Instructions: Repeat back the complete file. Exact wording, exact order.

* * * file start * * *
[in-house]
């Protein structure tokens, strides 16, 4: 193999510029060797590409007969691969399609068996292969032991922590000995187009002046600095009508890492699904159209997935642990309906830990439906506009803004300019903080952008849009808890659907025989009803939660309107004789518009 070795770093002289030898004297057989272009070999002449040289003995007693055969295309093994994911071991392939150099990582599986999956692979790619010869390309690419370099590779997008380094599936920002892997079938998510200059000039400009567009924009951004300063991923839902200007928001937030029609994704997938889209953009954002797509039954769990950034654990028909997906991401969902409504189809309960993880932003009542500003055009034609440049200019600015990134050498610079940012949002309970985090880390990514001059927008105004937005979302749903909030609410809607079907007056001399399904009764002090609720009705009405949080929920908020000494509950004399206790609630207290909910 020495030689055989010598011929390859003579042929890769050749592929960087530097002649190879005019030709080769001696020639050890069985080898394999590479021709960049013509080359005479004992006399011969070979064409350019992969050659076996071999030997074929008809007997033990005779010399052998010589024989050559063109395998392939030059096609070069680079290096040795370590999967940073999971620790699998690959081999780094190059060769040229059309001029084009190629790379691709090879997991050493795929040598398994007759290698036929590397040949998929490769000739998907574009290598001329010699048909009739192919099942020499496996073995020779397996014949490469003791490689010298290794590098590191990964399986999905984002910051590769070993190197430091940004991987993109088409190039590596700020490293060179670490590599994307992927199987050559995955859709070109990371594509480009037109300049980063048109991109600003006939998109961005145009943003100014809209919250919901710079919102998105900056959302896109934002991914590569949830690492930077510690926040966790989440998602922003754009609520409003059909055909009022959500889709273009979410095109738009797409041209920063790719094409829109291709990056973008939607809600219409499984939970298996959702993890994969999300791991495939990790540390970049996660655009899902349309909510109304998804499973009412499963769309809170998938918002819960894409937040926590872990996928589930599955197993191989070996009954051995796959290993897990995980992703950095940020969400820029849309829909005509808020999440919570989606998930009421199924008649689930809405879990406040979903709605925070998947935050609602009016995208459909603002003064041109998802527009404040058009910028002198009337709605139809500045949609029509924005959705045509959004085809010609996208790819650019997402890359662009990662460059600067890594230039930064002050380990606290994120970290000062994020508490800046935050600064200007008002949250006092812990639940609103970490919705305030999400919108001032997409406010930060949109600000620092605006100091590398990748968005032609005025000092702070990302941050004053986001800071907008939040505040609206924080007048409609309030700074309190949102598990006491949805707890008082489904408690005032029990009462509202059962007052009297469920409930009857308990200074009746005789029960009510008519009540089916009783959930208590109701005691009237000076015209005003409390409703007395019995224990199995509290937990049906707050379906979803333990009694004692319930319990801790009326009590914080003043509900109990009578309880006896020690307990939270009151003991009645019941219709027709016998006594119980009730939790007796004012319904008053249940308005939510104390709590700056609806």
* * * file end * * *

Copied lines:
[in-house]
């Protein structure tokens, strides 16, 4: 193999510029060797590409007969691969399609068996292969032991922590000995187009002046600095009508890492699904159209997935642990309906830990439906506009803004300019903080952008849009808890659907025989009803939660309107004789518009 070795770093002289030898004297057989272009070999002449040289003995007693055969295309093994994911071991392939150099990582599986999956692979790619010869390309690419370099590779997008380094599936920002892997079938998510200059000039400009567009924009951004300063991923839902200007928001937030029609994704997938889209953009954002797509039954769990950034654990028909997906991401969902409504189809309960993880932003009542500003055009034609440049200019600015990134050498610079940012949002309970985090880390990514001059927008105004937005979302749903909030609410809607079907007056001399399904009764002090609720009705009405949080929920908020000494509950004399206790609630207290909910 020495030689055989010598011929390859003579042929890769050749592929960087530097002649190879005019030709080769001696020639050890069985080898394999590479021709960049013509080359005479004992006399011969070979064409350019992969050659076996071999030997074929008809007997033990005779010399052998010589024989050559063109395998392939030059096609070069680079290096040795370590999967940073999971620790699998690959081999780094190059060769040229059309001029084009190629790379691709090879997991050493795929040598398994007759290698036929590397040949998929490769000739998907574009290598001329010699048909009739192919099942020499496996073995020779397996014949490469003791490689010298290794590098590191990964399986999905984002910051590769070993190197430091940004991987993109088409190039590596700020490293060179670490590599994307992927199987050559995955859709070109990371594509480009037109300049980063048109991109600003006939998109961005145009943003100014809209919250919901710079919102998105900056959302896109934002991914590569949830690492930077510690926040966790989440998602922003754009609520409003059909055909009022959500889709273009979410095109738009797409041209920063790719094409829109291709990056973008939607809600219409499984939970298996959702993890994969999300791991495939990790540390970049996660655009899902349309909510109304998804499973009412499963769309809170998938918002819960894409937040926590872990996928589930599955197993191989070996009954051995796959290993897990995980992703950095940020969400820029849309829909005509808020999440919570989606998930009421199924008649689930809405879990406040979903709605925070998947935050609602009016995208459909603002003064041109998802527009404040058009910028002198009337709605139809500045949609029509924005959705045509959004085809010609996208790819650019997402890359662009990662460059600067890594230039930064002050380990606290994120970290000062994020508490800046935050600064200007008002949250006092812990639940609103970490919705305030999400919108001032997409406010930060949109600000620092605006100091590398990748968005032609005025000092702070990302941050004053986001800071907008939040505040609206924080007048409609309030700074309190949102598990006491949805707890008082489904408690005032029990009462509202059962007052009297469920409930009857308990200074009746005789029960009510008519009540089916009783959930208590109701005691009237000076015209005003409390409703007395019995224990199995509290937990049906707050379906979803333990009694004692319930319990801790009326009590914080003043509900109990009578309880006896020690307990939270009151003991009645019941219709027709016998006594119980009730939790007796004012319904008053249940308005939510104390709590700056609806």